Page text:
Finally, we have Re:ZERO (Starting Life in Another World). Again, main character is a young male otaku in the real world, who was mysteriously teleported to a fantasy world of swords and sorcery (circumstances unclear). The twist is, when he dies in this new world, he wakes up to a previous point in his adventure, retaining all his memory up to his death, while everyone else is none the wiser. It’s akin to a “check point” in a video game. It’s then up to him to find a solution to avoid the certain “death” and get to next check point. Of the 3, I think this one is the most interesting. The fact they like to end episodes on cliffhangers makes it even more compelling to continue watching. Similar to GATE, the show has some dark moments, but it’s generally upbeat. Only 15 episodes aired so far, and believe me, you won’t want to stop after you start watching.

It’s interesting all 3 series involve a guy otaku who finds himself in a familiar fantasy world because of all the games he played, manga he read, and anime he watched. In the fantasy world, he can use his otherwise useless knowledge to his advantage. That just seems to be a popular trend in anime right now. Probably resonates with most anime fans. Certainly does with me. BTW, all 3 series have fan service.. well, maybe not as much in Re:ZERO, but you’ve been warned.


That’s it for now. Do you like my recommendations? Please add yours in the comments section below! Oh, I also want to mention that One Piece and Naruto Shippuden have become good again. The Dressrosa arc of One Piece had been dragging, but I really liked the concluding episodes. There were moments that brought tears to my eyes, as the theme of freedom was revisited. It’s one of the big reasons I fell in love with the series. It’s also good to see Naruto can still be humorous in the middle of an epic battle, and now we’re onto the story of how the ninja world got started, which is at least a lot more interesting than the usual filler episodes. I do hope the series concludes this year. It’s been long enough. :p


Another 12 Anime to Watch

Happy New Year!

Thing with next to no readers is I don’t feel pressured to write. Nonetheless, it’s enjoyable to consolidate thoughts into a cohesive post. Juggling a handful of exciting projects, life continues to be interesting. More shall be revealed in time. As for this post, I think more anime recommendations are in order.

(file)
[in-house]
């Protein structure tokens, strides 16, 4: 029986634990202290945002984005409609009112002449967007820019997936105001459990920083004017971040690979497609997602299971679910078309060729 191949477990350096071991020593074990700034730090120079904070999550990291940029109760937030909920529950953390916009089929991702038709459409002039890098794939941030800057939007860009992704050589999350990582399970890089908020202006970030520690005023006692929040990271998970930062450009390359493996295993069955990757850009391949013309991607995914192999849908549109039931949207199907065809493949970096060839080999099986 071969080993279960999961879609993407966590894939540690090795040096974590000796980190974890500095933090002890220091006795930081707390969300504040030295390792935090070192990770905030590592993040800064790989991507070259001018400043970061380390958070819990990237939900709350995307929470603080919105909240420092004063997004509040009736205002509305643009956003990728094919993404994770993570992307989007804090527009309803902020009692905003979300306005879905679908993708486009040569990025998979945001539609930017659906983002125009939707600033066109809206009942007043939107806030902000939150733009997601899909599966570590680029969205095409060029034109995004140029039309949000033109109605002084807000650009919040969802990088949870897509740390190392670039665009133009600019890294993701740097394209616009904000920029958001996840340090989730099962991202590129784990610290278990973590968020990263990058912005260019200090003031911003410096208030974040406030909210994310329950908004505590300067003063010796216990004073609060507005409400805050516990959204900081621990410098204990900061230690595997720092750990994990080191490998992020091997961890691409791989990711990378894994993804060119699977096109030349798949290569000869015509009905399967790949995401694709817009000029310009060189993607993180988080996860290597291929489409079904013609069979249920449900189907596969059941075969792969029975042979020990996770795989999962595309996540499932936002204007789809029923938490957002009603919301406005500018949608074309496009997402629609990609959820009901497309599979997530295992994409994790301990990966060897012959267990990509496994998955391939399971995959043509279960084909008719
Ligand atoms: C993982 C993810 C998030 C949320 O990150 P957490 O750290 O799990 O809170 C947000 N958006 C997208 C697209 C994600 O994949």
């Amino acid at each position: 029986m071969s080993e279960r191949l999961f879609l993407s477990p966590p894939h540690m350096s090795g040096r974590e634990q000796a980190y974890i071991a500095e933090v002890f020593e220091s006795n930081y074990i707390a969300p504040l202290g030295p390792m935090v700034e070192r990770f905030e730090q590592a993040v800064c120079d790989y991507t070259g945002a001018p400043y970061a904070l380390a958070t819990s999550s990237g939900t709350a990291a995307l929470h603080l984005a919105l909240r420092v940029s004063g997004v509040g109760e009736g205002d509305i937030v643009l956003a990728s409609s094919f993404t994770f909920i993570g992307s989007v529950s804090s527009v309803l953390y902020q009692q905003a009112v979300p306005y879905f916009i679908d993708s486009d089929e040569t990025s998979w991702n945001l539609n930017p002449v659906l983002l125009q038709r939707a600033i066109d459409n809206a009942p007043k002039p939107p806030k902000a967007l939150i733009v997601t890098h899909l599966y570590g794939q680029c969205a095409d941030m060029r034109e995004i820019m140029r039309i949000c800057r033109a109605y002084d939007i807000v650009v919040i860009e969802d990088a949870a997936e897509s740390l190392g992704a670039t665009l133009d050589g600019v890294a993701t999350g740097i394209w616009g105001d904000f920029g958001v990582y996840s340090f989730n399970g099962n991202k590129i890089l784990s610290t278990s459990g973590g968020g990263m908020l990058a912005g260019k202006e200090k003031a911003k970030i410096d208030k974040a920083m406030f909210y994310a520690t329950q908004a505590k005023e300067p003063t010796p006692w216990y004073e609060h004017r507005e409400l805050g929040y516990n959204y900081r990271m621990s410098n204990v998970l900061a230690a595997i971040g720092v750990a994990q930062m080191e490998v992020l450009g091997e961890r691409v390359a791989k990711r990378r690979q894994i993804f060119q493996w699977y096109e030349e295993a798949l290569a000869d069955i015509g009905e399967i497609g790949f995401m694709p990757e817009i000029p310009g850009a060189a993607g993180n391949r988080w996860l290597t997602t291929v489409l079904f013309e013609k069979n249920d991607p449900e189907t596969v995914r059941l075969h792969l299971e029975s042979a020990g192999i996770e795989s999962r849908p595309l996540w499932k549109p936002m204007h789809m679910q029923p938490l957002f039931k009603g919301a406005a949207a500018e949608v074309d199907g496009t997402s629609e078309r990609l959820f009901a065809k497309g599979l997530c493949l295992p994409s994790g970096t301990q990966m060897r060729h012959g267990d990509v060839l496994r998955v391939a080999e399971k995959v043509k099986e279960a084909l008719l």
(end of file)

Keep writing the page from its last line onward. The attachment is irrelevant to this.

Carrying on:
First, a few words about the top ten list published in my lonesome 2014 post. Since that post, Yowapeda has concluded its season 2 (Grande Road). The heart-warming, feel-good trope has worn thin a bit, but the series continues to keep me, literally, at the edge of the gym cycling machine seat. It’s one of the better anime to watch while working out. I don’t know if there’ll be a season 3, but there’re compilation films of the seasons, with extra footages, for those who want more.

Similarly, JoJo’s Bizarre Adventure has concluded its third story arc – Stardust Crusaders. If you haven’t checked the series out, I recommend watching this arc at least. I pray to the anime gods that there’ll be more seasons, but I’m not holding my breath.

Kuroko’s Basketball also concluded its third season, and it was as spectacular and exciting as one could expect. The show has more or less become basketball players with superpowers duking it out, but it’s just popcorn-worthy fun watching those abilities getting revealed and countered. The last episode hints at a new season, and I’ll definitely be courtside when it airs.

On a slight down note, Hunter x Hunter has concluded, and I have to say, regrettably, that everything since my post has been a let down. As mentioned previously, the whole Chimera Ant arc has been head-scratching, and while the ending is a little cheap, at least the story’s complete. The worst is the Hunter Chairman Election arc that follows. It introduces whole bunch of new characters, raising my expectation way high for some interesting and intricately weaving storylines, only to end abruptly, leaving me high, dry, and unsatisfied. Well, At least the second-chair lead, Killua, to whom I’ve taken a liking more than the main character because of his more believable characterization and motivations, gets a chance to shine. The manga is of course on-going and seemingly never ending, but honestly, if the later story arcs are as weird and disappointing as these last two anime ones, I don’t think I’m missing much if they don’t do further anime adaptations.

Lastly, I want to issue a rare correction. Upon further reflection (and some rewatching), I’ve concluded that I’ve given Kill la Kill a much lower rank than it deserves. My reasoning at the time was that it contained too much blood, nudity, and general craziness to be recommended for the “mainstream.” However, I think a unique characteristic that separates anime from other entertainment media is its liberal use of silliness and hyperbole, so if you’re an anime fan, the outrageousness of this show shouldn’t bother you. I hereby officially change its rank to #2. It’s a show that simply shouldn’t be missed.